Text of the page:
How Awesome is this Place – sermon preached for Dedication Sunday 2019

How awesome is this place!

In the name of Father, Son and Holy Spirit. Amen.

How awesome is this place – it is none other than the house of God and this is the gate of heaven.

Now Jacob was on the move. He wasn’t at home when he had that dream about Jacob’s ladder.

The truth is, his father Isaac seems to have become fed up of him moping around on his own in the Promised Land and had decided that the only thing that could be done with him was to tell him to pack his bags and head off out of the Promised Land and go back to where the family had come from.

In the verses just before the story of the dream about the ladder things are very clear.

Isaac basically tells him to go off on a quest and not come back until he’s got a wife to come back with.

Isaac had met his wife as she drew water from a well and he more or less orders Jacob to go off and do likewise. Go back to the homeland. Hang around the wateringholes and don’t come back until you’ve found a wife just like your mother.

I don’t know whether anyone here has ever been put in a similar situation. I do know that such an order would have been unlikely to work on me, for a number of reasons, but Jacob wasn’t me.

Yes father he says. And off he trots to the old country.

We know what his dream was at night, but what were his daydreams as he travelled.

Did he dream of finding the perfect spouse?

Or did he just dream of shutting up his old man?

Did he dream, as young men sometimes do, of riches and wealth and possessing many camels?

Or was his the journey of someone satisfied by the simple life?

Did he dream of winning the equivalent of the lottery of his day by coming home in possession of a wife or two, who would bring land and livestock into the family business?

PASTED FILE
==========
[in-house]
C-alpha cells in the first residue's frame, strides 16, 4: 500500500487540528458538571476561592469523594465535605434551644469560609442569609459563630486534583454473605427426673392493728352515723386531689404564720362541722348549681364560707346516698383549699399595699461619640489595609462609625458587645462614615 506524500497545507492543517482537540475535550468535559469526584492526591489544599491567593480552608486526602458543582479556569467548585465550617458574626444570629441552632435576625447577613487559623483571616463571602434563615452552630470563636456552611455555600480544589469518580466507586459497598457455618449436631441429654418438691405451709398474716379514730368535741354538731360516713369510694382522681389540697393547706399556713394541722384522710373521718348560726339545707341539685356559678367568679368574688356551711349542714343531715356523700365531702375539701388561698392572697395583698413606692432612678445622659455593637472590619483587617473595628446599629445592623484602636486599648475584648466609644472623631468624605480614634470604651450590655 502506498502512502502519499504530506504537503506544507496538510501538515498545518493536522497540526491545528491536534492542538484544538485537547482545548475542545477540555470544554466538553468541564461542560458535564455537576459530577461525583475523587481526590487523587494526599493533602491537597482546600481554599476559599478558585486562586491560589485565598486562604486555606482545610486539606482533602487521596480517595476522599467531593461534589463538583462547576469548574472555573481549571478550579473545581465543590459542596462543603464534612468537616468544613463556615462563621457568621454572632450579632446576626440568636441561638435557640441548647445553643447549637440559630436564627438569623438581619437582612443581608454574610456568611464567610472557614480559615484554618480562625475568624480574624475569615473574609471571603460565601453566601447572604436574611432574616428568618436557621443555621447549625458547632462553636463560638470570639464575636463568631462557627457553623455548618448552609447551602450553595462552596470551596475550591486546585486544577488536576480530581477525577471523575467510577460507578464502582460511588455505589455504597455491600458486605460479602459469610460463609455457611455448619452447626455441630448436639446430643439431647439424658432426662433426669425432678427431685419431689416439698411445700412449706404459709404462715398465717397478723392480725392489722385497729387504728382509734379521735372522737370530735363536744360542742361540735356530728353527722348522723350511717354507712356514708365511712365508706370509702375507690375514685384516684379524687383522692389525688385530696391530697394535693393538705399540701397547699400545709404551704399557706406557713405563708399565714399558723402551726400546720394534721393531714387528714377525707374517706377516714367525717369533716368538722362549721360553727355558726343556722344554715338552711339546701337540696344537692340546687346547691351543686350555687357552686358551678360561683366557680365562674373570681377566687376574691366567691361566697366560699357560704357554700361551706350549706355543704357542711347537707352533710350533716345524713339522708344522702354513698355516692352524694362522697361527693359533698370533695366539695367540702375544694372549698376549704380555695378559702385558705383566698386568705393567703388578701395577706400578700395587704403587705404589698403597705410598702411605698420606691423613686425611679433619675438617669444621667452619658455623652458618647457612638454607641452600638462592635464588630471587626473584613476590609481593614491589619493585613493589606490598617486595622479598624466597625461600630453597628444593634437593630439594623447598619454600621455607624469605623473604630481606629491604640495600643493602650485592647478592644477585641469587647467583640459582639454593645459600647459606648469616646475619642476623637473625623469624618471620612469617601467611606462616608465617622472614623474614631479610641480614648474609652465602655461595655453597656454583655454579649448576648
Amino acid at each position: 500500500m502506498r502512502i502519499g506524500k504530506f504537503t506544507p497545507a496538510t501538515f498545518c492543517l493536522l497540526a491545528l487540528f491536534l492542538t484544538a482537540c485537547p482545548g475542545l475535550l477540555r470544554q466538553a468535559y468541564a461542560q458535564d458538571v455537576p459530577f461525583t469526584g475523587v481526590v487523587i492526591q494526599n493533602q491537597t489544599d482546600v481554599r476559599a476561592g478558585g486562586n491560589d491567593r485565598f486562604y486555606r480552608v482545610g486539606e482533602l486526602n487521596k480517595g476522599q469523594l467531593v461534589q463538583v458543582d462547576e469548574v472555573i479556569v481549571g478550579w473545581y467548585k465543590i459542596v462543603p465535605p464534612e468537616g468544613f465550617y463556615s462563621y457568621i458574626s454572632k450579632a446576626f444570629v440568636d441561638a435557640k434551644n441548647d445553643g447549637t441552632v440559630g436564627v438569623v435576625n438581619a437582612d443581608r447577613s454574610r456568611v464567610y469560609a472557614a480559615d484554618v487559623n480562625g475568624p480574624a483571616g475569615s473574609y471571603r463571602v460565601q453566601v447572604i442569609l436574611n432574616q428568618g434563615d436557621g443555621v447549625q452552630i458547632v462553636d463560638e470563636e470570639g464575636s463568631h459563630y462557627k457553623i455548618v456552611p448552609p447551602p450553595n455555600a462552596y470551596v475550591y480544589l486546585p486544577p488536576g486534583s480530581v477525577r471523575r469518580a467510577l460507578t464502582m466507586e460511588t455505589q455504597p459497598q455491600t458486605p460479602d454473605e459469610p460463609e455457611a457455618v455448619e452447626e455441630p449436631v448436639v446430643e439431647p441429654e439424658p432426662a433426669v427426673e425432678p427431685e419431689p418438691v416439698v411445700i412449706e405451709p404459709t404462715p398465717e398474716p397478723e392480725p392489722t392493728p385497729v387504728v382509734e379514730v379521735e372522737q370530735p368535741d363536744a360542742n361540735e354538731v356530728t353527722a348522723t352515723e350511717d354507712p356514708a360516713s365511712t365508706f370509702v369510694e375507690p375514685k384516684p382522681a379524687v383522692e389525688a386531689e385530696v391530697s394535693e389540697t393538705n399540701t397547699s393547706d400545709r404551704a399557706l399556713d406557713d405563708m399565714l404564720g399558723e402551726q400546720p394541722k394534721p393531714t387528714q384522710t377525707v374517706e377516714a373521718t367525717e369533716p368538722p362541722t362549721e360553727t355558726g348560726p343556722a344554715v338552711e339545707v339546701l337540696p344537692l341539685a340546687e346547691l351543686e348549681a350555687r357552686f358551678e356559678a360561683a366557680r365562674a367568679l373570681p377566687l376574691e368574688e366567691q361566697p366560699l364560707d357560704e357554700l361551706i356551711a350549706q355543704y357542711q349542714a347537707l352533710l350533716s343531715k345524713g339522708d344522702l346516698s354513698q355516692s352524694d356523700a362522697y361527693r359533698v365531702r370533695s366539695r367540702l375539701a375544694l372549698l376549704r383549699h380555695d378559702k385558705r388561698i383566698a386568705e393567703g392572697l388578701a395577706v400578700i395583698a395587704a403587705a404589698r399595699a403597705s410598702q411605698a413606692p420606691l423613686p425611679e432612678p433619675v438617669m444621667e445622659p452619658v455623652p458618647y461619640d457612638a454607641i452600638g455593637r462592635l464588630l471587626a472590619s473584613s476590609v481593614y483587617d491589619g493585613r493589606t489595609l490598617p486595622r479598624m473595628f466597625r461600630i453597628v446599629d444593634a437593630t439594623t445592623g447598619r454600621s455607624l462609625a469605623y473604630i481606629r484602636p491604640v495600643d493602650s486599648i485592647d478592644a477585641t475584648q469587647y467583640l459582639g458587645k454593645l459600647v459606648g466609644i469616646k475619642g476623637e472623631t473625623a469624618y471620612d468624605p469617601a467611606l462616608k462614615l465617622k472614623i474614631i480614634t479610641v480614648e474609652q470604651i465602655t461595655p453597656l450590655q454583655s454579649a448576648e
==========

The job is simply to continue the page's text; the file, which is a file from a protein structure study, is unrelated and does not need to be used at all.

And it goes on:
Or did he never intend to go back at all?

Did he dream of becoming a patriarch himself? Or did he dream of smashing the patriarchy and establishing equity and peace once and for all and an end to fathers projecting their own impossible dreams onto the lives of their sons.

We don’t know. But we do know that somewhere, somewhere in the middle of nowhere, he had to rest and fell asleep and had a dream that has captured the imagination of countless people through the ages. A ladder. With angels. And the angels moved up and down. And heaven and earth were connected. And God was there.

I don’t know what your dreams are as you make your way through life. I might guess I suppose – there will be people here who do dream of the lottery win and riches and wealth being theirs. There will be others who dream of academic success. Or to climb another step up their workplace ladder. Or for a child. Or for a spouse with lovely eyes.

When two or three are gathered together there are many dreams amongst them.

And some may have loftier dreams that are not just about themselves. A dream of a calmer and more rational politics to re-emerge from our current chaos. A dream of safety for those who are beloved but in danger, far, far away. A dream of a world that can recover from our climate vandalism and be a nourishing and safe place for all of God’s children.

Such is the stuff that dreams are made on.

But not Jacob.

His dream is one of those that seems to come from outside himself.

In the turmoil of his journey to satisfy his father’s desire for grandweans, he stops and rests and to his considerable surprise, God is there.

I don’t know exactly what the dreams of those who laid the foundation stone of this place were.

They were surely seeking a place to worship safely. They were surely seeking a place to worship magnificently. They were surely seeking a place to know God and from which they could make God known.

Their exact dreams I cannot quite know. But I know that God was already there.

As it happens, I also do not know exactly where the foundation stone is that was laid to mark the beginnings of this place.